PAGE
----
More steps a day keep the doctor away
Landmark research by The George Institute for Global Health has found that exercise can save lives, with an increase in the number of steps walked each day having a direct correlation with long term mortality.
Study author Professor Terry Dwyer said this was the first time research had been able to make the link between exercise, measured directly through pedometers, and reduced mortality over time in people who appeared healthy at the outset.
‘Inactivity is a major public health problem, with conditions like obesity costing the economy tens of billions of dollars every year,’ Prof Dwyer said. ‘This shows more clearly than before that the total amount of activity also affects life expectancy.
‘Previous research measured physical activity by questionnaire only, but these results are more robust and give us greater confidence that we can prevent death from major diseases by being more active. This study should greatly encourage individuals to ensure they do regular exercise and prompt governments to create more opportunities for physical activity in communities.’
The study monitored 3,000 Australians over 15 years and was conducted in collaboration with the Menzies Research Institute in Tasmania. The participants were given pedometers and data was collected at the beginning and again approximately five years later during the trial to measure the number of steps they took each day. Participants were an average age of 58.8 years old at commencement and the major end point was death due to any cause.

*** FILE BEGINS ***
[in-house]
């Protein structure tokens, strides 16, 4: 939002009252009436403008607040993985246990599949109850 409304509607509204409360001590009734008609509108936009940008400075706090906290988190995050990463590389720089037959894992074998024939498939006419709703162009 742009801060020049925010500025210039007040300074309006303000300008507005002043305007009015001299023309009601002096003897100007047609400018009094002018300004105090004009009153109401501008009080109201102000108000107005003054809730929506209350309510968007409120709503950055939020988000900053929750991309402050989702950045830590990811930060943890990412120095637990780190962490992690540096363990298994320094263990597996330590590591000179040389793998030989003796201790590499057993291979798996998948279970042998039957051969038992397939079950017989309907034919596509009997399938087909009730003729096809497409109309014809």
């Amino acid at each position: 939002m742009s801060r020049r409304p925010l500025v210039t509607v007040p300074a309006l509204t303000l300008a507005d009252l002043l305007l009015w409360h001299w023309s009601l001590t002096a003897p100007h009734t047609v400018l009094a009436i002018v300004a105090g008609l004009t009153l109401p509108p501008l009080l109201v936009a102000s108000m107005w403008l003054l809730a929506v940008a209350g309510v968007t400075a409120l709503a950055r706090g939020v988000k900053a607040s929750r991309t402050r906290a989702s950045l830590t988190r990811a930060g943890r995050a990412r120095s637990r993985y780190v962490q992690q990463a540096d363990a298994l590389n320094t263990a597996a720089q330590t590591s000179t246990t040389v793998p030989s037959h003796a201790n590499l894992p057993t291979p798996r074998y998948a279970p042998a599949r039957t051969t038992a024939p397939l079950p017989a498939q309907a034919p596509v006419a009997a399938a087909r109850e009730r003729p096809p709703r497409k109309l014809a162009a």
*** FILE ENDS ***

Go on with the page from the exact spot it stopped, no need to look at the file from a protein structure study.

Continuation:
The study, which was published in the journal PLOS ONE, found that a sedentary person who increased his or her steps from 1,000 to 10,000 per day had a 46% lower mortality risk.
Professor Dwyer said the association between daily steps and mortality was largely independent of factors such as Body Mass Index (BMI) and smoking:
‘Exercise should now be seen as a potential means of increasing longevity. We know through this research, that daily step count is inversely associated with all-cause mortality. People who increase their daily steps appear to have a substantial reduction in mortality risk.
‘Pedometers and activity devices are growing in popularity so the ability to measure and realise the benefits of exercise are at everyone’s fingertips and we should all take advantage.’
The paper, Objectively Measured Daily Steps and Subsequent Long Term All-Cause Mortality: The Tasped Prospective Cohort Study, is published in the journal PLOS ONE. Doi: 10.1371/journal.pone.0141274